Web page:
Journal of Medicine and Philosophy 29 (2):195 – 206 (2004)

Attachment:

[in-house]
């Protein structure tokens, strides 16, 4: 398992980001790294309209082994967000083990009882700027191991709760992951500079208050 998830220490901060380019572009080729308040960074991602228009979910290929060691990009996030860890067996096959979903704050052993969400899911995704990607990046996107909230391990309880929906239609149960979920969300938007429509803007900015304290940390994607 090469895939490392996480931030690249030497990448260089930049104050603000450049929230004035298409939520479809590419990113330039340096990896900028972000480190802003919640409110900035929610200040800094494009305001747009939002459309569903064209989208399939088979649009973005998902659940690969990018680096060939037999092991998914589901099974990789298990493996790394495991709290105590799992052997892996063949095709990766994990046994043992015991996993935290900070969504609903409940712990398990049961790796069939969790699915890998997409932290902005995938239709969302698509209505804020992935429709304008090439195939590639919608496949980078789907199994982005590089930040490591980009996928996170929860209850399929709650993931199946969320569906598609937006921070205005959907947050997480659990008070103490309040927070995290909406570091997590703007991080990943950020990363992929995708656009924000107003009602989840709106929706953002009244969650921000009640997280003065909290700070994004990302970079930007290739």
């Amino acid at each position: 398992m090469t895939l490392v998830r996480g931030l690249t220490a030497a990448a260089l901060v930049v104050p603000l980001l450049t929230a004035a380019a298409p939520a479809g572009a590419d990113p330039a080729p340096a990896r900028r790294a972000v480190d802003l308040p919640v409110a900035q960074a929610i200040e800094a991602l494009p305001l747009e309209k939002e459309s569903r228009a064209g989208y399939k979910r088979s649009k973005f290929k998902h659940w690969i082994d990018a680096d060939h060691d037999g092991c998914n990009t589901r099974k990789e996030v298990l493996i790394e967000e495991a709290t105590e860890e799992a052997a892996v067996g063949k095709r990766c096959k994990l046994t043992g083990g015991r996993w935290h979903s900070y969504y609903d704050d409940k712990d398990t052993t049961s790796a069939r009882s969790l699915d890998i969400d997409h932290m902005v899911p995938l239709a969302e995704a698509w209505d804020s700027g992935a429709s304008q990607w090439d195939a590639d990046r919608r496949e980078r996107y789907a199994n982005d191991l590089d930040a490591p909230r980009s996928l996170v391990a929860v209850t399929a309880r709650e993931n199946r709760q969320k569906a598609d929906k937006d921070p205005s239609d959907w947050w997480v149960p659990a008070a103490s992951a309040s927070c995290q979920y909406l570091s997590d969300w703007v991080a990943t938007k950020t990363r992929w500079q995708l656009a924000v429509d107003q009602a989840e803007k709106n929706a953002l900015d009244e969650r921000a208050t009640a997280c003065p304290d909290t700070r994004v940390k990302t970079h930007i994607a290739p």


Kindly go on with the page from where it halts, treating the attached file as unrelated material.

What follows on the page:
|Abstract||This paper examines the practice of informed consent in Hong Kong by drawing on structured interviews conducted with eleven physicians, three patients, and four family members primarily at a well-established public hospital in Hong Kong. The findings of this study show that the Hong Kong approach to medical decision-making lies somewhere between that of America on the one hand, and mainland China on the other. It is argued that the practice of medical decision-making in Hong Kong can be modeled by a moderate familism that is directed towards achieving the best interests of the patient (1) as understood by the physician, (2) in consultation with the family, (3) under the prima facie presumption that consent is not required for disclosure of information to the family, (4) while aiming at an eventual albeit frequently partial and vague disclosure to the patient.|
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